Painting Things vs.
Painting the Way Things Look

Fine Art is Beyond Accuracy in Detail

The task of painting in a painterly way is a very different concept from what most people think. For one thing, it is less about “things” being painted, and more about the way light affects these “things.” That is why a typical architectural rendering, though usually correct in detail and scale, is seldom on the level of fine art. Also, painting light effects is just as concerned with how much to leave out of a painting as it is with how much to put in. I often get the question from students — “What about all the details?” — as if that is the most important thing to consider when painting. My usual response is, “If you can paint the scene correctly with regard to how light is affecting the various forms in the painting, the details will take care of themselves.” To the student, details are all those objects that will make their pictures more realistic. The problem with this type of thinking is that these “things” become a sort of parts- list (assembly required) mentality that obscures the real job of the painter.

It is extremely likely that approaching the task in this way will satisfy some obsessive compulsive urge in different people, but it won’t make a work of art by their simple inclusion. So with that understanding, think atmosphere, think light and think about this envelope that surrounds and affects everything it comes in contact with. Think about the special way those objects in a particular scene look due to the interaction of this substance, rather than what the various objects are in a sterile environment.

In painting, there are five elements or tools that can be used to accomplish the desired result. These five tools are all we artists have to achieve success. Whenever there is a failure to get the job done, it involves one or more of these measures. There is one other thing though, which provides the inspiration for handling these five tools and that is the ability to “see” clearly. Another way of putting this is to have a visual understanding of what you are seeing and then have the ability to translate that into paint using the five tools. Seeing is directly tied to the five areas; to understand the tools, in a way, is to understand “seeing.” I’m sure this all sounds very cryptic, but it is actually not all that complicated. When we artists look at a scene we try to break down the visual information in terms of drawing, color, value, edges and textural effects. These considerations in turn become the five tools we have to work with. Visual realities can be approached in these terms. While the non-painter looks at a scene and uses descriptive terms like pretty, beautiful etc., the artist must concentrate on the drawing possibilities – (size, shape, design), color considerations, (temperature, saturation….), value possibilities – (how light or dark in relation to….), edge control – (hard, soft, broken……) and lastly texture or (brushwork…… thin, thick, dry brush, fluid stroke….) By thinking in these terms the artist can create the sensation of beauty through how these different elements come together. Knowing these elements and using them when critiquing your own work is also a way to isolate problem areas of the painting and have a concrete way of pinpointing parts that don’t work.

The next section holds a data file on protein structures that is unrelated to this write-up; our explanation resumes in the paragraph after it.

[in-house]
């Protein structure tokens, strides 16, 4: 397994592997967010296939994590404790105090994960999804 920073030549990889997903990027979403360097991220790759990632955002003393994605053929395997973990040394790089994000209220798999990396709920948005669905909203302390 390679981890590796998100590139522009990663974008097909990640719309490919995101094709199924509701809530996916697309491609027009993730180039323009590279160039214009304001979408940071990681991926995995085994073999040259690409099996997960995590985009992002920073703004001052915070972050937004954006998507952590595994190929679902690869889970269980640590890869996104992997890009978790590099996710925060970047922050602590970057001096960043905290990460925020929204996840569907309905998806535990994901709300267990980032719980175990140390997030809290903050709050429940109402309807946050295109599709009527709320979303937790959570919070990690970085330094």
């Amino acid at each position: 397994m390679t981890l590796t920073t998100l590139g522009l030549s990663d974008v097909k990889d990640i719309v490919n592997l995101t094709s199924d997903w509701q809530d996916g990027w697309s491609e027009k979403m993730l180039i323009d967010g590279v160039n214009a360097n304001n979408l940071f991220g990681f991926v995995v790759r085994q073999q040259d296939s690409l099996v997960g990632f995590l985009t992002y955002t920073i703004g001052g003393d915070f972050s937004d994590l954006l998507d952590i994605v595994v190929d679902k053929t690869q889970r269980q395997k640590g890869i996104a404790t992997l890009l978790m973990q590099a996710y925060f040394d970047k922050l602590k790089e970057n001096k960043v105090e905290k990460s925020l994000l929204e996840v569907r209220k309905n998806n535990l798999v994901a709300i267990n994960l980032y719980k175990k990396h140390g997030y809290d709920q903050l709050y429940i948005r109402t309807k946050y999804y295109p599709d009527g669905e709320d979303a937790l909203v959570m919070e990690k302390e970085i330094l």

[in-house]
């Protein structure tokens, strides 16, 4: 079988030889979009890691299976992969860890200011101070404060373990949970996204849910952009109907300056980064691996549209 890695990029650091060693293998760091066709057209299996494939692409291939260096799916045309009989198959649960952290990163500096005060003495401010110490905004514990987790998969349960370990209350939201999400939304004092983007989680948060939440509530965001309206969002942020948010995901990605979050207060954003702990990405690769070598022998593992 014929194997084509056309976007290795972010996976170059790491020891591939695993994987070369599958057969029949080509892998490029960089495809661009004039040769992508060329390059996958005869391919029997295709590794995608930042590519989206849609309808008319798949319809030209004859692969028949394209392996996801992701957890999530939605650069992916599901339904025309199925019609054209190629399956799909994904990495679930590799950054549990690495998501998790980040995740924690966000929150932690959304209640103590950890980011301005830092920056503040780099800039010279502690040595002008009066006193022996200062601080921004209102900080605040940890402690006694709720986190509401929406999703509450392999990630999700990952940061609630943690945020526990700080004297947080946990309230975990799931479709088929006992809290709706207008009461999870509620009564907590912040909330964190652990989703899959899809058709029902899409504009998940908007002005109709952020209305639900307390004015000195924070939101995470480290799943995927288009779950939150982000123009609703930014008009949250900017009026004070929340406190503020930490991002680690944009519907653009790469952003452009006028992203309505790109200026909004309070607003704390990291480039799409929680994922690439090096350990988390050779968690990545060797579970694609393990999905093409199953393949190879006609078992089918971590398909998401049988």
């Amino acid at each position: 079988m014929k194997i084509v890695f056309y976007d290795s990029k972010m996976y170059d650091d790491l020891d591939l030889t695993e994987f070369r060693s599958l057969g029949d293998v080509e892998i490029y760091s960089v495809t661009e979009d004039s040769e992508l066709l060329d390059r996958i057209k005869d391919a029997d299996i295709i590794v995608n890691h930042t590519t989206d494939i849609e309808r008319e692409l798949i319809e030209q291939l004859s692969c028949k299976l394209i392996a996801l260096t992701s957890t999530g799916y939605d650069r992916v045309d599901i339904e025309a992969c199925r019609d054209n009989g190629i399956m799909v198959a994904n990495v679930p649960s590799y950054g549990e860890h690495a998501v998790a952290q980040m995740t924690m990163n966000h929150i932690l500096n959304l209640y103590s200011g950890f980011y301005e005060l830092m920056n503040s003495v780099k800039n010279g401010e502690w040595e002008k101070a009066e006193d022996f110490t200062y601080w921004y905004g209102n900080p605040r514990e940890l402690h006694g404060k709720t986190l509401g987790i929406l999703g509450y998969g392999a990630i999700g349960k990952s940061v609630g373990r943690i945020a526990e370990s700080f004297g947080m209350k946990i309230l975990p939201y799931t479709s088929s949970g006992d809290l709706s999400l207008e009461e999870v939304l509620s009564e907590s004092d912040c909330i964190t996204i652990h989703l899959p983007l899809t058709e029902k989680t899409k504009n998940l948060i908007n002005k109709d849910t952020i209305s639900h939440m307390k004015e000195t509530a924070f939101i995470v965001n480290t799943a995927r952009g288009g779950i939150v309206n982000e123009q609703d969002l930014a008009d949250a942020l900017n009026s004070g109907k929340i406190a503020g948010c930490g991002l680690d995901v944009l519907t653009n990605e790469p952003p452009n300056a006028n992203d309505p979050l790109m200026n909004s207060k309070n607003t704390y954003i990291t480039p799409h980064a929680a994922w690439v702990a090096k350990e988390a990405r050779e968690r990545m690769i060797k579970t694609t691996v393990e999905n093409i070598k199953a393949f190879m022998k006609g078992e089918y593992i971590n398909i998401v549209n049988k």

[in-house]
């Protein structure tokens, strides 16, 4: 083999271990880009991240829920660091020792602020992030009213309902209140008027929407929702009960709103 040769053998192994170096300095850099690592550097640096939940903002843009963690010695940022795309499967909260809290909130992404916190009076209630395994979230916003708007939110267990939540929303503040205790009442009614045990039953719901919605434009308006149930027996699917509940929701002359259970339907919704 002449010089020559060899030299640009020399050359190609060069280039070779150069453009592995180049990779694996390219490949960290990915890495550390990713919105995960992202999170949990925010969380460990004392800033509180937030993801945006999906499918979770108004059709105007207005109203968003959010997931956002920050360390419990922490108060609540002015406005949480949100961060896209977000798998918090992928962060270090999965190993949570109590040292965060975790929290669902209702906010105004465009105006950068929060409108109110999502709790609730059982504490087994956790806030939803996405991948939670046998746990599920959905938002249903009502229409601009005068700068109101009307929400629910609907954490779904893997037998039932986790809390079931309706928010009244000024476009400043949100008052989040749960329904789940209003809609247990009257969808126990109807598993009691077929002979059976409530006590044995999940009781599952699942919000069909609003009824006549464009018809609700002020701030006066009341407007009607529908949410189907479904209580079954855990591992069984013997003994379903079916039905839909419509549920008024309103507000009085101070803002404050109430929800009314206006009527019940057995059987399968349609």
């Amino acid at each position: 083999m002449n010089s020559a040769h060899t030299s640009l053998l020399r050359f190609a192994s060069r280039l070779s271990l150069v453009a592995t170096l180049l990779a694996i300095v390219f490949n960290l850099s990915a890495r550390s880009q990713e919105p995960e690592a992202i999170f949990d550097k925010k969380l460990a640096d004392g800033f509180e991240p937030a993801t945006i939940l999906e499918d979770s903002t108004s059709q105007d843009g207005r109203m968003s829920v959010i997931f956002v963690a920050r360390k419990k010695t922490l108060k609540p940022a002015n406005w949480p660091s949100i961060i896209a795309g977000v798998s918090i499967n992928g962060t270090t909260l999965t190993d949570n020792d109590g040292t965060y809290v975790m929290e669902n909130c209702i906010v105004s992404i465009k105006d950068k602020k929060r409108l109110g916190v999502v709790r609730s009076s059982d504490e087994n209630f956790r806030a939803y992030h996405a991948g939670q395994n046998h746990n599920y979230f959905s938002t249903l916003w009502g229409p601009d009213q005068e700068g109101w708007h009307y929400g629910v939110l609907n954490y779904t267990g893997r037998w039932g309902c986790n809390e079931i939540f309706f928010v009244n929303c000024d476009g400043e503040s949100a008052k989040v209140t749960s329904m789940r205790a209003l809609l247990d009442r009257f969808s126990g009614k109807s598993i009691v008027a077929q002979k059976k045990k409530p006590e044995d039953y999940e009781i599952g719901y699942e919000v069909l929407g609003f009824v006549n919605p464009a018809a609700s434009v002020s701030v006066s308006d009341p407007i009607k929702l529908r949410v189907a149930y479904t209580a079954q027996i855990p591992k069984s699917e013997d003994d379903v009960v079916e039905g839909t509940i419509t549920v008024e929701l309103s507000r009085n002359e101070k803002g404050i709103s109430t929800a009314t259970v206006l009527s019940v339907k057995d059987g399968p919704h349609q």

Yesterday I got out to paint with some friends and had a discussion on some of these ideas with fellow artist Aaron Bushnell. He made the point that we are not really painting things, but the way things look through the eyes of the artist. He told me of a conversation he recently had with a friend who told him that he thought computer graphics would someday surpass and replace painting since they are so accurate. Aaron made the point that this would never happen for one main reason: it’s the lack of perfection in a work of art that actually lends to its charm. It’s that human fallibility, the lack of perfection, coupled with the artistic license that the artist brings to a painting that makes it unparalleled to a perfect mechanical rendering. It was a good exchange on art in general and one of the reasons I like painting with other artists on occasion.

It would seem that history has a way of repeating itself after all, when you consider that the same warnings were given to painters when the camera was invented. I have a feeling that we fine artists have nothing to worry about; beware architects!

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